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Things I'm trying to convey

  • The solution is something simple and convenient (i.e. doesn't require a lot of effort, hence not "overkill" or "overengineering")

  • The solution does something that has an impact greater than the actual problem, but this impact also happens to solve the problem

  • A subtle sense of laziness for choosing this solution, because it's so convenient and solves the problem in such a blunt way

An example of a situation that may be described this way:

  • You have a pimple, and wear a face mask to cover it (a mask is an easy solution, and covering your entire face is more than what's necessary. you could put in a bit more effort with makeup/cosmetics to also solve the problem)

I'm not sure if an idiom/phrase/word exists for this idea. I feel that I've read something expressing this sentiment before, but I can't for the life of me remember what it is.

I've seen phrases like "hitting a nail with a sledgehammer" or "killing a fly with a bomb" but I feel those aren't quite it. They don't have that kind of "lazy choice" feel that I'm looking for.

  • I doubt such an expression exists. The nearest I could think of would that it would be an ‘indirect solution’. But tell me: why is such a word or expression needed? Brexit? – Tuffy Mar 18 '19 at 8:27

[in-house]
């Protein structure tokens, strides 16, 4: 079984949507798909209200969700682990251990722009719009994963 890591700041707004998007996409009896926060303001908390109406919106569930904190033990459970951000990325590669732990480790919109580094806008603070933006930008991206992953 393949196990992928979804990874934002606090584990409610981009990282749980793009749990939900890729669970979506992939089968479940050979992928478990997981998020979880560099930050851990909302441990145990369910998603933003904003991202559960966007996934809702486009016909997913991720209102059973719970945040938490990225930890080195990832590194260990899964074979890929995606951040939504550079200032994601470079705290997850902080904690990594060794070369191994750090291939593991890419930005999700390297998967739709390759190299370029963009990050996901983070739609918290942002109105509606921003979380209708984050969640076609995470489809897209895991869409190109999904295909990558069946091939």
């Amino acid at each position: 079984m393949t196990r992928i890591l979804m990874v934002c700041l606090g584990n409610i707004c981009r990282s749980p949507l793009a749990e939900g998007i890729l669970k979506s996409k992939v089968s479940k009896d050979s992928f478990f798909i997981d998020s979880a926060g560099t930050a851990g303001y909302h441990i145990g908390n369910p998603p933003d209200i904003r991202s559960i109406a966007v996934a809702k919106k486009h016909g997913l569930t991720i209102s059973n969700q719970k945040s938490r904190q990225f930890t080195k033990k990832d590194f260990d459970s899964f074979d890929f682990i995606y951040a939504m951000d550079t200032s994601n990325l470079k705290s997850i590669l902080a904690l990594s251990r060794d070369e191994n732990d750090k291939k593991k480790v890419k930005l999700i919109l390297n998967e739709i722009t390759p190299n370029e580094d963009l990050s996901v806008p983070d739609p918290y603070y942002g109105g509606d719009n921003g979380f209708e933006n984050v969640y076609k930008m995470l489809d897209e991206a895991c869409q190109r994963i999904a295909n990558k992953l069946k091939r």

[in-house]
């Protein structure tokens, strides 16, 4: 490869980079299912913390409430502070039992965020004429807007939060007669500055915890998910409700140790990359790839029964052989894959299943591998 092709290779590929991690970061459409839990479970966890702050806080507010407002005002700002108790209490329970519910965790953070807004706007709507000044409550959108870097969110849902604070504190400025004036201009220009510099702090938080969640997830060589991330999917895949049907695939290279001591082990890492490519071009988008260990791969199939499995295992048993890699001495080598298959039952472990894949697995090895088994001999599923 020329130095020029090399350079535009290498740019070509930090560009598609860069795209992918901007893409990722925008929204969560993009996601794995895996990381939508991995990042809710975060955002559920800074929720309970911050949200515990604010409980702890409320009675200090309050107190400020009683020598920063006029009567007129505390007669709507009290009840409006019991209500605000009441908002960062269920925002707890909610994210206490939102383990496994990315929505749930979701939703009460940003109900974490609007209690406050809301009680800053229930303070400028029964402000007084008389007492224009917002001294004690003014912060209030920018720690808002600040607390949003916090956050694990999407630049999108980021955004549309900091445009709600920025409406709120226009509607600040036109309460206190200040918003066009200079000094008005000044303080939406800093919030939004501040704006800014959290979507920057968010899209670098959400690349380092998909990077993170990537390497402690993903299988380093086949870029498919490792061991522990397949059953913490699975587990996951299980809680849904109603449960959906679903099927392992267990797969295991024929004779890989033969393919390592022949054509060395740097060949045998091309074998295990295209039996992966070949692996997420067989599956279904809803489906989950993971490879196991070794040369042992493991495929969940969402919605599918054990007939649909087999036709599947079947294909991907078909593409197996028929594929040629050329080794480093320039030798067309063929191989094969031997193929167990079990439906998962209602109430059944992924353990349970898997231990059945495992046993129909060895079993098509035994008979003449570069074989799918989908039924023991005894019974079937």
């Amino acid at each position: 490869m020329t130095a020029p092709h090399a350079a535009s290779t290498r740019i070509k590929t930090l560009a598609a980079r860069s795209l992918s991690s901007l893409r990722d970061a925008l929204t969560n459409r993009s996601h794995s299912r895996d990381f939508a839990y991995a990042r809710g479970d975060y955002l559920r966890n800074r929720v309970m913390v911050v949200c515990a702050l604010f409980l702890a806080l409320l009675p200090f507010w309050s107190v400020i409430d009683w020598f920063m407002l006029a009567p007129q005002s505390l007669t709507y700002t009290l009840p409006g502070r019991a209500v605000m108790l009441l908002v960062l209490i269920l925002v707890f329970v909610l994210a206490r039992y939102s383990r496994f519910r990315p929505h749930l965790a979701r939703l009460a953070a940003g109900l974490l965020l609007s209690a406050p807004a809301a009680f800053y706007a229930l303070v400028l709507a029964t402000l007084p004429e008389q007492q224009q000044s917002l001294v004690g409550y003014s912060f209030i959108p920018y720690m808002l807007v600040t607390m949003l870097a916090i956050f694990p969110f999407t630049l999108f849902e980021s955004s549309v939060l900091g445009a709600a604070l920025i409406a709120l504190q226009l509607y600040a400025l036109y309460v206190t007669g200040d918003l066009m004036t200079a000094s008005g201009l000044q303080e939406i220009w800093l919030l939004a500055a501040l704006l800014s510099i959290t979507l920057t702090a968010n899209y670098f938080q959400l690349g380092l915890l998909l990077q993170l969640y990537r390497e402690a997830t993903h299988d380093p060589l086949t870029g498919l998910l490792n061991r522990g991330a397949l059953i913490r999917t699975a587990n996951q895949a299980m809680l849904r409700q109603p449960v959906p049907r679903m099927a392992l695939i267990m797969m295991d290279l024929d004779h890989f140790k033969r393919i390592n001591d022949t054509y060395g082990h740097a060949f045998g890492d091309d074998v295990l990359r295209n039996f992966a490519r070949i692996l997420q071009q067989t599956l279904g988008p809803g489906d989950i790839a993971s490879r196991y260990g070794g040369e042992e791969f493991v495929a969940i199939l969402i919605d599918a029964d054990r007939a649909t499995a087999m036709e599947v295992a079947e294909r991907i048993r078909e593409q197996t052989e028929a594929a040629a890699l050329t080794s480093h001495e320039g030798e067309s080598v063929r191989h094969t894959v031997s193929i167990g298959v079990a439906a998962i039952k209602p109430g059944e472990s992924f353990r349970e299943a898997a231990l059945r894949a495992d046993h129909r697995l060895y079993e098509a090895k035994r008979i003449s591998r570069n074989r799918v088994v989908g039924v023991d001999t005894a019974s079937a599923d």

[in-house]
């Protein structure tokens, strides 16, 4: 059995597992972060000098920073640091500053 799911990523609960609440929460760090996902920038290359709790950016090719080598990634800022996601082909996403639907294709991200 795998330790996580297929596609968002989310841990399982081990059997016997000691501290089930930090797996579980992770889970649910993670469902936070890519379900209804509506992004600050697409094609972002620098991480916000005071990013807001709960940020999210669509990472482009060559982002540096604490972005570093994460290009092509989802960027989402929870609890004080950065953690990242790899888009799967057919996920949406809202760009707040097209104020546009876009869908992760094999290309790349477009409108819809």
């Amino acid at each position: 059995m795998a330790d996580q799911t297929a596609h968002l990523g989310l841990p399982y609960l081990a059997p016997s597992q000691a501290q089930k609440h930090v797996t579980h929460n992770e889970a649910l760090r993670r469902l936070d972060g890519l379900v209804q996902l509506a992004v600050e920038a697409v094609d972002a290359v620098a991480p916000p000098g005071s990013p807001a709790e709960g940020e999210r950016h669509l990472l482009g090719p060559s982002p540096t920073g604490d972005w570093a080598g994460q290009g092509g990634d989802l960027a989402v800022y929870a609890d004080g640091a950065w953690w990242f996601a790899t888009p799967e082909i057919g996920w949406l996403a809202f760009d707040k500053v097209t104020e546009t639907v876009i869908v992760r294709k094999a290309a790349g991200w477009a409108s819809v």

• Using a mask doesn't seem like the laziest option to me. To me, the laziest option (and perhaps the best one in this example, if not in general) is to just not do anything about it at all. Putting on a mask seems like a lot of work in its own right. (And if the real problem is that you don't want to be noticed, wearing a mask doesn't accomplish that. It makes the situation worse.) – Jason Bassford Mar 18 '19 at 8:28
  • Two birds with one stone? – Ricky Mar 18 '19 at 8:33
  • Really bad example since the solution of wearing a mask it nutty. You seem to be looking for something that refers to a solution that is not precisely targeted which has broad (but beneficial) effect. – TRomano Mar 18 '19 at 9:53
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    "Expedient" is good. Or "pragmatic"? Or "broad brush"? Or "simplistic"? – user323578 Apr 17 '19 at 13:13
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You could consider a compound with 'broad', e.g broad-spectrum solution or broad-stroke/broad-brush approach.

From Yourdictionary

broad-spectrum is something that is effective in a wide variety of ways.

An example of broad-spectrum is an antibiotic such as penicillin.

From a book entitled Nannoinovation

There was no broad-spectrum solution that could be used to attack all viruses.
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You are applying the KISS principle.

KISS, a backronym for "keep it simple, stupid", is a design principle noted by the U.S. Navy in 1960. The KISS principle states that most systems work best if they are kept simple rather than made complicated; therefore, simplicity should be a key goal in design, and unnecessary complexity should be avoided. The phrase has been associated with aircraft engineer Kelly Johnson. — Wikipedia

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